Alice has become a bridge with the ability to connect technologies, languages, generations and curricula. At the half-way point, we find ourselves looking for the industry to meet us in the middle.

At the tender age of 50 and with a raw idea in his head Ian Harper attended the UK’s National Film and Television School to learn how to write for the screen. With two screenplays under his belt he has created the role of digital novel producer developing plans for a studio to complete the Inanimate Alice series while producing five further titles in a similar vein.

VISIT: Inanimate Alice Online

CONTACT: Ian Harper directly

DISCUSS: Can publishers transform into transmedia storytellers?

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  1. Posted April 30, 2010 at 10:59 am | Permalink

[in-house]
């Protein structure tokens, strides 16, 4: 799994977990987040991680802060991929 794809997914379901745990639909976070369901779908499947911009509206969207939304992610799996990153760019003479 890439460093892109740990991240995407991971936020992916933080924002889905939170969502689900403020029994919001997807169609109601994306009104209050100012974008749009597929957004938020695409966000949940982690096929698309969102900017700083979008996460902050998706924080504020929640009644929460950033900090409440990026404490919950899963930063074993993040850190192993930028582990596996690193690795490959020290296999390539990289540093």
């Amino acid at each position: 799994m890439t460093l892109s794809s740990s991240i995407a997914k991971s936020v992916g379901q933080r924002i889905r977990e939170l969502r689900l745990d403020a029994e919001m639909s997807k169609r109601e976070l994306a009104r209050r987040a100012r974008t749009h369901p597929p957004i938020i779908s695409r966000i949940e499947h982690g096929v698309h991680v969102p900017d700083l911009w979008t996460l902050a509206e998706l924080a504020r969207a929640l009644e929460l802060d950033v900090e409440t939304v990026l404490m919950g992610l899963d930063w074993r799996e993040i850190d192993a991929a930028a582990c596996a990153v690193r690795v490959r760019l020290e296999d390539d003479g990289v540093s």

I am impressed. The biggest question I have is how are you monetizing this wonderfully creative new form of storytelling?

  2. Ian Harper
    Posted April 30, 2010 at 11:31 am | Permalink

    Hi Beth,

    Thanks for your welcome comment….and the billion dollar question.

    Whether we are creatives, producers or marketers we have to think like we are in the start-up phase of a business. One of the best pieces of advice I read recently (I paraphrase) was that hiring a VP of Sales at the outset was a ridiculous idea. What you need is a VP of audience development.

    That is what we are doing and have been doing for quite a while – building an audience. This is the freemium business model, audience first, monetize later.

  3. Elle Moss
    Posted April 30, 2010 at 1:42 pm | Permalink

    I am inspired by your beautiful, original, exciting project— and your foresight. All the best to you for your amazing effort.

    Elle Moss
    Woodstock, New York

  4. Posted April 30, 2010 at 2:39 pm | Permalink